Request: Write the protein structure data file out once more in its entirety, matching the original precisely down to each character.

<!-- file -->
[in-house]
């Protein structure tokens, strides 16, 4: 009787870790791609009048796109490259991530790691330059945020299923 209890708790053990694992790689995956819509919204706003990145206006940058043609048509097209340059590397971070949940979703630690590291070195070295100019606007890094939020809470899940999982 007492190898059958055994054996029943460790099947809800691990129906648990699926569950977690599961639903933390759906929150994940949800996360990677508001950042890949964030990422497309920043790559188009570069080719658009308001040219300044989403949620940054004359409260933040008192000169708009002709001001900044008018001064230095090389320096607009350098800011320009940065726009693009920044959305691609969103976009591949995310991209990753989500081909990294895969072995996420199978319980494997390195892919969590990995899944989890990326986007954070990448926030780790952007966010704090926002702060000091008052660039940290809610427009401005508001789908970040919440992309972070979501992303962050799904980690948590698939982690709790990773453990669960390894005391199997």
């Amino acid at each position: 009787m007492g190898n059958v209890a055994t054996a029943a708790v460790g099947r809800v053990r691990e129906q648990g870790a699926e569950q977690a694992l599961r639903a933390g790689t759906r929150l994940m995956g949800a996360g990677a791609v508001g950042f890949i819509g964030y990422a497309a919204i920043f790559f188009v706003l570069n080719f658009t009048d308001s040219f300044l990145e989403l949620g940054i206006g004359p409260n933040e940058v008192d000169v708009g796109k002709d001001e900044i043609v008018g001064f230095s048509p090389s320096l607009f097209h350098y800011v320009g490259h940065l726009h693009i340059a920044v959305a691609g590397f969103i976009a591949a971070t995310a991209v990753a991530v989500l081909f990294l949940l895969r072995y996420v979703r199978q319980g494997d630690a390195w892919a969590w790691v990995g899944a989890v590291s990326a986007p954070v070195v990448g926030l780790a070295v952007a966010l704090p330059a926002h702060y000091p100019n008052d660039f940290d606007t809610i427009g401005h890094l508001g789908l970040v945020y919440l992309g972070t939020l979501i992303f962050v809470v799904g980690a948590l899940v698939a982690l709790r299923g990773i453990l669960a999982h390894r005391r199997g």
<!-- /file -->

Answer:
[in-house]
């Protein structure tokens, strides 16, 4: 009787870790791609009048796109490259991530790691330059945020299923 209890708790053990694992790689995956819509919204706003990145206006940058043609048509097209340059590397971070949940979703630690590291070195070295100019606007890094939020809470899940999982 007492190898059958055994054996029943460790099947809800691990129906648990699926569950977690599961639903933390759906929150994940949800996360990677508001950042890949964030990422497309920043790559188009570069080719658009308001040219300044989403949620940054004359409260933040008192000169708009002709001001900044008018001064230095090389320096607009350098800011320009940065726009693009920044959305691609969103976009591949995310991209990753989500081909990294895969072995996420199978319980494997390195892919969590990995899944989890990326986007954070990448926030780790952007966010704090926002702060000091008052660039940290809610427009401005508001789908970040919440992309972070979501992303962050799904980690948590698939982690709790990773453990669960390894005391199997």
């Amino acid at each position: 009787m007492g190898n059958v209890a055994t054996a029943a708790v460790g099947r809800v053990r691990e129906q648990g870790a699926e569950q977690a694992l599961r639903a933390g790689t759906r929150l994940m995956g949800a996360g990677a791609v508001g950042f890949i819509g964030y990422a497309a919204i920043f790559f188009v706003l570069n080719f658009t009048d308001s040219f300044l990145e989403l949620g940054i206006g004359p409260n933040e940058v008192d000169v708009g796109k002709d001001e900044i043609v008018g001064f230095s048509p090389s320096l607009f097209h350098y800011v320009g490259h940065l726009h693009i340059a920044v959305a691609g590397f969103i976009a591949a971070t995310a991209v990753a991530v989500l081909f990294l949940l895969r072995y996420v979703r199978q319980g494997d630690a390195w892919a969590w790691v990995g899944a989890v590291s990326a986007p954070v070195v990448g926030l780790a070295v952007a966010l704090p330059a926002h702060y000091p100019n008052d660039f940290d606007t809610i427009g401005h890094l508001g789908l970040v945020y919440l992309g972070t939020l979501i992303f962050v809470v799904g980690a948590l899940v698939a982690l709790r299923g990773i453990l669960a999982h390894r005391r199997g």